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Physical Review A - Atomic, Molecular, and Optical Physics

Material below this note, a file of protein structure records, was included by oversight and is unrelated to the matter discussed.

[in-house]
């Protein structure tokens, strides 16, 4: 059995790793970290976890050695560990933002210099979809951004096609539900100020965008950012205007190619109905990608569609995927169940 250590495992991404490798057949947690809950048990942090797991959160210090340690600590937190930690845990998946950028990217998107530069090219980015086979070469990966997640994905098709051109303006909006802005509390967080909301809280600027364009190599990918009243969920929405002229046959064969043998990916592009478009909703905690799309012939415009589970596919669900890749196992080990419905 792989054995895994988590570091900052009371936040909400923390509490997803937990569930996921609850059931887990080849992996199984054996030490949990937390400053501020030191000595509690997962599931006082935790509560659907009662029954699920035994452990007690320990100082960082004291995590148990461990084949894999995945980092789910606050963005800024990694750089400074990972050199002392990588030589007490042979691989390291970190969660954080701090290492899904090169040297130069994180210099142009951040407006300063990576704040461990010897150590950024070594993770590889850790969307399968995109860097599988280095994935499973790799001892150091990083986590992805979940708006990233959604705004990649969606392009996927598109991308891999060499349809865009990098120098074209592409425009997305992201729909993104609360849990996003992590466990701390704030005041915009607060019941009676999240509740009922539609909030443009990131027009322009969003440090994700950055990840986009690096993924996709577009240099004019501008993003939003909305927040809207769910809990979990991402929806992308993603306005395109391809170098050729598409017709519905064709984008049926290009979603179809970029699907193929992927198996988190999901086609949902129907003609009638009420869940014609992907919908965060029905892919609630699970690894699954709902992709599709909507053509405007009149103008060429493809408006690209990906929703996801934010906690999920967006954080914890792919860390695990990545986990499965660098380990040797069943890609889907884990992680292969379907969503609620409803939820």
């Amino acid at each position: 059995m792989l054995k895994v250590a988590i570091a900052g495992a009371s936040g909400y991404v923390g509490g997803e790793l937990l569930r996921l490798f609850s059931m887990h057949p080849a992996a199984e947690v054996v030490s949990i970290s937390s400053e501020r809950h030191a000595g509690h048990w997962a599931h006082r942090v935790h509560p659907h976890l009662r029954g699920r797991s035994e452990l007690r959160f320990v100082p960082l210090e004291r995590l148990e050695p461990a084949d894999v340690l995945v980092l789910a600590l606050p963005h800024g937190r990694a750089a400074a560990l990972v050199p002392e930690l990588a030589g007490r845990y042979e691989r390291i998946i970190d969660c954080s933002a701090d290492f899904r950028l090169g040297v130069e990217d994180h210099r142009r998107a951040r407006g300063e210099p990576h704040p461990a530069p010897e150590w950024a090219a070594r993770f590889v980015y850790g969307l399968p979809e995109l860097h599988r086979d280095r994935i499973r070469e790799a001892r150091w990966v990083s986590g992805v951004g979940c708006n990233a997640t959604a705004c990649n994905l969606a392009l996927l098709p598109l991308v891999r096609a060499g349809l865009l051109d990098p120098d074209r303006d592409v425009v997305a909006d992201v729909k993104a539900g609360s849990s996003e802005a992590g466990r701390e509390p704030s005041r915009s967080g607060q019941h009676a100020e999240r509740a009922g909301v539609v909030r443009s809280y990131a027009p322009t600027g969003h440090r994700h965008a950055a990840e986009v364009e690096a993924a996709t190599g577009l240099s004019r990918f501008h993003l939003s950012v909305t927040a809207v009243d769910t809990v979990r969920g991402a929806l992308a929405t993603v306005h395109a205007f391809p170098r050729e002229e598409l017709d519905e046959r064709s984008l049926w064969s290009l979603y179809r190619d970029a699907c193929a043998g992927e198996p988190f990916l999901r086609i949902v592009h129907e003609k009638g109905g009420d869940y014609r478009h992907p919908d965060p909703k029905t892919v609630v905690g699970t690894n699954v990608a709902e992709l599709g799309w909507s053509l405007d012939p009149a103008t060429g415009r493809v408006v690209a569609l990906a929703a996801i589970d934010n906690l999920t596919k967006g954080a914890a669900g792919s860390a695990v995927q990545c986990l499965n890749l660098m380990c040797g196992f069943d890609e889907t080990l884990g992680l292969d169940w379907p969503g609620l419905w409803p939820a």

We reexamine the problem of switching off unwanted phase evolution and decoherence in a single two-state quantum system in the light of recent results on random dynamical decoupling methods [L. Viola and E. Knill, Phys. Rev. Lett. 94, 060502 (2005)]. A systematic comparison with standard cyclic decoupling is effected for a variety of dynamical regimes, including the case of both semiclassical and fully quantum decoherence models. In particular, exact analytical expressions are derived for randomized control of decoherence from a bosonic environment. We investigate quantitatively control protocols based on purely deterministic, purely random, as well as hybrid design, and identify their relative merits and weaknesses at improving system performance. We find that for time-independent systems, hybrid protocols tend to perform better than pure random and may improve over standard asymmetric schemes, whereas random protocols can be considerably more stable against fluctuations in the system parameters. Beside shedding light on the physical requirements underlying randomized control, our analysis further demonstrates the potential for explicit control settings where the latter may significantly improve over conventional schemes.